This throws Tania for a loop because there's a catch to the androids. Each one has an Expiration Date on their eighteenth birthday. At that time, each android is returned to the robot corporation, its memory wiped and the body recycled as a lower model service droid. Androids develop emotionally and intellectually as a human teenage would though there are certain drives that are suppressed (for example, while androids enjoy kissing, they don't necessarily have any interest in becoming more physically intimate).
Tania's developing interest and talent for music as well as other factors begin to make her question whether or not the self-imposed expiration day is right, fair or if there is anything she can do about it. She has to keep her interest and questions on the downlow though -- the state closely monitors her Internet searches and certain searches bring swift, harsh consequences.
Expiration Day draws on the influences of other, sci-fi works including the robot novels of Issac Asimov and Logan's Run. But it's the voice of Tania and her relating of her life's events and her growing up that set this novel apart and make it something special. In most ways, Tania is a normal teenager -- questioning authority, having crushes and conflicting with her parents. She's just a teenager who has a date looming when she'll be turned off and lose all of what make up who she is.
Told in journal entries, the novel allows the reader to really get to know and relate to Tania.
Simply put, this is one of the more enjoyable, thought provoking and compelling books I've read -- not only this year, but in a long time. Powell as a gem of a first novel and one that will linger with you long after you've read it.
Pick it up, give it a try. I think you'll love it. (less)
If the first collected volume of the tenth season of The X-Files was a blockbuster, mythology based two-parter, then this second set of stories is mor...moreIf the first collected volume of the tenth season of The X-Files was a blockbuster, mythology based two-parter, then this second set of stories is more focused on being your "standard" monster-of-the-week type of stories.
Except that these monster of the week stories offer call backs to some of the most memorable and well-regarded monster-of-the-week stories from the original nine year of the series. Starting off with a sequel to the Flukeman story, this collection does a nice job of settling into how the day to day running of the newly reopened X-Files will go. Calling back to Flukeman and then to the cockroach episode is a solid way to draw fans into the more standalone stories that will make up part of season ten. I found these stories a bit more enjoyable and entertaining that I did the mythology heavy story that opened up season ten.
However, that doesn't necessarily mean that I'm entirely sold on this series just yet. As with the previous volume, the biggest drawback is the artwork. It's well-done for the two-part Flukeman returns story but the other two included arcs are hit or miss. My main criticism is that in these final three issues included in this volume, everyone isn't necessarily easily recognizable. I realize that artistic license can and will be used in comic books and that each artists brings something different to the table. But I still prefer the more realistic take on the characters and artwork from the first two installments to be what I was looking for. The other three had decent stories but the artwork left me a bit cold.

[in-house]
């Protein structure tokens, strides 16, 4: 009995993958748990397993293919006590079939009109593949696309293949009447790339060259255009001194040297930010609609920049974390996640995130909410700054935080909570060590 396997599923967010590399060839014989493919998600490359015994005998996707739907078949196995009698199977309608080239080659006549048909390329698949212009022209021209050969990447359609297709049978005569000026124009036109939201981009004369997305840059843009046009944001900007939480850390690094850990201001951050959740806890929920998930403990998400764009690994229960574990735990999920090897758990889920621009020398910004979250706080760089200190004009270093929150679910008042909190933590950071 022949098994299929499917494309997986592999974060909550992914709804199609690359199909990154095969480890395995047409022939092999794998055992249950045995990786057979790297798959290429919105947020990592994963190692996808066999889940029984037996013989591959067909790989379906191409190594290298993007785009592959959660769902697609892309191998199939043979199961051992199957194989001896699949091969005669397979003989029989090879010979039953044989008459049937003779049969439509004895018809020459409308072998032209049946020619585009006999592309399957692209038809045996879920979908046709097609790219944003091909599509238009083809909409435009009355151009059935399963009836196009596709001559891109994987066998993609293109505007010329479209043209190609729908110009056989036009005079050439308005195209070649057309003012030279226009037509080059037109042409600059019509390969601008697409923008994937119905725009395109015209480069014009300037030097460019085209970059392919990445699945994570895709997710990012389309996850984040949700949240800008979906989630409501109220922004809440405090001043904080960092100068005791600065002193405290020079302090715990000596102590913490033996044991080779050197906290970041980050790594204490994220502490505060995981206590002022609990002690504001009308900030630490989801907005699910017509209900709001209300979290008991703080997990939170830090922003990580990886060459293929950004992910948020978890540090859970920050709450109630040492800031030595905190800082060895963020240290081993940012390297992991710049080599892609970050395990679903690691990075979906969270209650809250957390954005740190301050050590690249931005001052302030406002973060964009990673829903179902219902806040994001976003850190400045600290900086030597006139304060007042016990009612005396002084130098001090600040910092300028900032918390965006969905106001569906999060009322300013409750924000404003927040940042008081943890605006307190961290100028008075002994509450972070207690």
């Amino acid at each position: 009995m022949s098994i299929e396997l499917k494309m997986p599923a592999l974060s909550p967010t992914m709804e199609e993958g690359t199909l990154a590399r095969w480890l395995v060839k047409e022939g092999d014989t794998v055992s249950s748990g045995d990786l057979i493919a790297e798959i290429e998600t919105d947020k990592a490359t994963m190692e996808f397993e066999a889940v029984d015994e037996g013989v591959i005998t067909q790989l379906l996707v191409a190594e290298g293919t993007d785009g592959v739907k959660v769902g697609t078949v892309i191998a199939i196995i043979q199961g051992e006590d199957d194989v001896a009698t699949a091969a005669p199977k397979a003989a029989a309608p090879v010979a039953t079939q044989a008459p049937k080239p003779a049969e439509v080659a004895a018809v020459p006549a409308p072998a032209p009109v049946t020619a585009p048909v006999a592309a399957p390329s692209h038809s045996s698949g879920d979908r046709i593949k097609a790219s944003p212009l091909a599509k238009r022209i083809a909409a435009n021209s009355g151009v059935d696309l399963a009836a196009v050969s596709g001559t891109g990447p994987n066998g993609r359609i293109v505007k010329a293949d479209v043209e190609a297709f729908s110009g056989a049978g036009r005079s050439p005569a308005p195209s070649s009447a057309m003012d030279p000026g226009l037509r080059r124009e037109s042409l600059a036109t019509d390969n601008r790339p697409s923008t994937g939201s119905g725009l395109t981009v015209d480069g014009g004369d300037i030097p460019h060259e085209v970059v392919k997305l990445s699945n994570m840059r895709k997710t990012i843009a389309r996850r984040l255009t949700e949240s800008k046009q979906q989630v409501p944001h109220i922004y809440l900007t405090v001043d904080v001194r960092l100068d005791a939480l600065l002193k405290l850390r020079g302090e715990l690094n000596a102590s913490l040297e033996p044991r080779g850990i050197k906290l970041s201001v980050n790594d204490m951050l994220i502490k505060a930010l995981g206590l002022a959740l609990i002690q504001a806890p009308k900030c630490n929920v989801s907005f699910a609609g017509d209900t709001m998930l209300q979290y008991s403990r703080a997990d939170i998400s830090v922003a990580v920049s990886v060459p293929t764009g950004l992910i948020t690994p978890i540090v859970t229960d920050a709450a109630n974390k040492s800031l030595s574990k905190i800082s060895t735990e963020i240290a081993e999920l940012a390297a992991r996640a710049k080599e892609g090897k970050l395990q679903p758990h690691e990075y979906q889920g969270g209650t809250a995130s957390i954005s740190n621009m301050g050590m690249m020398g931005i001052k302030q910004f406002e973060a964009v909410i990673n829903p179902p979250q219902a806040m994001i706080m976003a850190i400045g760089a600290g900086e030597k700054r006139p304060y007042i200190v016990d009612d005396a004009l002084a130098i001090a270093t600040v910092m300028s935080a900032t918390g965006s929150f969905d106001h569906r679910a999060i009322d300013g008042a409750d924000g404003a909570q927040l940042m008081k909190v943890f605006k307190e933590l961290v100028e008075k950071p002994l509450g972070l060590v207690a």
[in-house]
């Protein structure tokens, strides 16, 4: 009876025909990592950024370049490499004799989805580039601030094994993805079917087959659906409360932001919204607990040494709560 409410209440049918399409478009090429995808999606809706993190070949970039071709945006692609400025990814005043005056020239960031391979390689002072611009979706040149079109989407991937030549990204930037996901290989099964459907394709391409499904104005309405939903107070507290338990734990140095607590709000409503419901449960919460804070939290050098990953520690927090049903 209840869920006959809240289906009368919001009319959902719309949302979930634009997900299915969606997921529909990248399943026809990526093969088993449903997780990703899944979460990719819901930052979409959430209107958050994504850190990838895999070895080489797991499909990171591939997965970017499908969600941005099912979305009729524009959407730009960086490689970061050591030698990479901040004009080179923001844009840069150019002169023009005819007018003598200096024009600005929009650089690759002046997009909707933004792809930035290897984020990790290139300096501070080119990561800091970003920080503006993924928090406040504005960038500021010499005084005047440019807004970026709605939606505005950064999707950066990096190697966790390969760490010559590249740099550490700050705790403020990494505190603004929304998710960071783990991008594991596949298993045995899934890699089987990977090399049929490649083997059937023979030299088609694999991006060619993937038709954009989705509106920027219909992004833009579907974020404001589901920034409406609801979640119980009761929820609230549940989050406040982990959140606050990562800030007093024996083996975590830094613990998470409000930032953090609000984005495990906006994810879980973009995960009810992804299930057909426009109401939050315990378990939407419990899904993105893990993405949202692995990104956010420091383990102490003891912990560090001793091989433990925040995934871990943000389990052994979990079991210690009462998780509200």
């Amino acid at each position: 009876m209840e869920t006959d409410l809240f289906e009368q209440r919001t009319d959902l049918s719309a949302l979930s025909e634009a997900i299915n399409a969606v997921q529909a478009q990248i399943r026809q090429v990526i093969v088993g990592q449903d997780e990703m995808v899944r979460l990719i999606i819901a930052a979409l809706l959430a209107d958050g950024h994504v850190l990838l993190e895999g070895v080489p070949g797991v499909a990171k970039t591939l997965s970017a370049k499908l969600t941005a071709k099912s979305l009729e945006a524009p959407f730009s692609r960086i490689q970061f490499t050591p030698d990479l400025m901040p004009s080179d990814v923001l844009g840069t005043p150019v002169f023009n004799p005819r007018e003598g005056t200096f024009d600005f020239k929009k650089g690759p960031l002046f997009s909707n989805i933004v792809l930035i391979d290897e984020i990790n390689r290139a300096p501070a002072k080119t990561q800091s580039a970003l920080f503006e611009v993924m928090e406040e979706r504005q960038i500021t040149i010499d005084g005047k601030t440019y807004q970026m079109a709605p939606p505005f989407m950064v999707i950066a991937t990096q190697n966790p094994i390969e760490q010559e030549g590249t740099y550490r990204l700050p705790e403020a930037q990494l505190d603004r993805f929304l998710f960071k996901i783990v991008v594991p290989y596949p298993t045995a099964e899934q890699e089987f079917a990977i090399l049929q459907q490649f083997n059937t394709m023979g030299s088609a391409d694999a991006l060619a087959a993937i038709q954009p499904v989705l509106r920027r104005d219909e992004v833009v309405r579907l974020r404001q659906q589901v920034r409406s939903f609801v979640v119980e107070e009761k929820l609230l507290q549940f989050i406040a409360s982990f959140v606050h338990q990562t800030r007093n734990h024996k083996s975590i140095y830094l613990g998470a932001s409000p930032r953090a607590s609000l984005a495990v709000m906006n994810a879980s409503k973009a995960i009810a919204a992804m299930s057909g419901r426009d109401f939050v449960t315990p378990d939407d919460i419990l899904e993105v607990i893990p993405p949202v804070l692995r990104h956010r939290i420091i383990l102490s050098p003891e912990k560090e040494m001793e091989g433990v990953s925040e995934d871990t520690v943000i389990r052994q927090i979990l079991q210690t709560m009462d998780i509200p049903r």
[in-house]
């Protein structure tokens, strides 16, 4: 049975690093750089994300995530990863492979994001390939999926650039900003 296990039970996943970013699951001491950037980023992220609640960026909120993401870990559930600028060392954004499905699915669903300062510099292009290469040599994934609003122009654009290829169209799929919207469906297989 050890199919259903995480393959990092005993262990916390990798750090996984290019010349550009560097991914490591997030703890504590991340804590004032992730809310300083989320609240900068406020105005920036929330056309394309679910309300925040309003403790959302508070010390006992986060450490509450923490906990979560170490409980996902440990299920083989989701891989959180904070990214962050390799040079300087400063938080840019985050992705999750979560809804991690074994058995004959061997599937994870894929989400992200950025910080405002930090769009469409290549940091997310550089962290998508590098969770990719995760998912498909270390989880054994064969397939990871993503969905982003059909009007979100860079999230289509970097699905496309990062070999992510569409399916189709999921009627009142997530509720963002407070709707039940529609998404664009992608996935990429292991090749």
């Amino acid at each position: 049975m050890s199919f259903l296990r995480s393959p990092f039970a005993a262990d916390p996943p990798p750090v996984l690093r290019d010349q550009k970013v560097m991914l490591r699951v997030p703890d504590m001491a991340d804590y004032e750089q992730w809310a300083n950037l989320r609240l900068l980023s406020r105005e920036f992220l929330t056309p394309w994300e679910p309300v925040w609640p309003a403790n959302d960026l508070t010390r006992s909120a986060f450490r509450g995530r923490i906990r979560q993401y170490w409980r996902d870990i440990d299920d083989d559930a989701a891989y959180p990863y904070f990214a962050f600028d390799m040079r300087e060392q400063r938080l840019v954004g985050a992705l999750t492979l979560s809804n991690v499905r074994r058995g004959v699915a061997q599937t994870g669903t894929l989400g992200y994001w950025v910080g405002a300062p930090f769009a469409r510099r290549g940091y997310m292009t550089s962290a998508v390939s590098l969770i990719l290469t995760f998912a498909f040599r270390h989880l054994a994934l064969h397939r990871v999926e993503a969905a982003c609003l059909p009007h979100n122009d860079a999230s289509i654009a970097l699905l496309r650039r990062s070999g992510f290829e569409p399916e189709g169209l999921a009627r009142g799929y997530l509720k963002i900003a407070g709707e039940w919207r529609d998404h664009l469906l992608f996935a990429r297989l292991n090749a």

It will be interesting to see if this series follows the pattern of most seasons of the show and if the next collection with be a heavily mythology driven arc or more of the monster of the week arcs as we see here. So far, I'll admit I've enjoyed the monster of the week arcs a bit more.
In the interest of full disclosure, I received a digital copy of this book from NetGalley in exchange for an honest review. (less)
While I was disappointed by how the previous season of fourth Doctor adventures ended, I have to admit I was pleasantly surprised and intrigued the st...moreWhile I was disappointed by how the previous season of fourth Doctor adventures ended, I have to admit I was pleasantly surprised and intrigued the start of a new run of fourth Doctor and Leela stories. I guess since John Dorney is behind the script for the first installment, "The Kings of Sontar," that shouldn't come as too big a surprise. Dorney is one of the most consistent writers for the Big Finish range and this latest story continues his streak.
The fourth Doctor and Leela are sent by the Time Lords to Dowcra base, where an elite group of Sontarans led by augmented Sontaran Strang has aspirations of ending the war with the Rutans and setting about conquering the universe. There's a threat to the universe as we know it with the Doctor squarely caught in the middle, trying to figure out if and how he can and should stop it.
The story itself unfolds in a fairly expected fashion for the first fifty or so minutes. And then characters make a few decisions that lead up to a electric scene in the TARDIS and some intriguing conflict between the Doctor and Leela. Dorney builds on some of the established conflicts between these two from their television days and gives this run of stories the potential to be something interesting and special. Whether or not the range can pay-off what's put in place here remains to be seen but it certainly has this listener intrigued and interested in a way I haven't been since the initial excitement of Tom Baker coming to the range wore off.
Baker and Louise Jameson slip easily back into the familiar roles of the Doctor and Leela and it's nice to hear David Collins back in Doctor Who.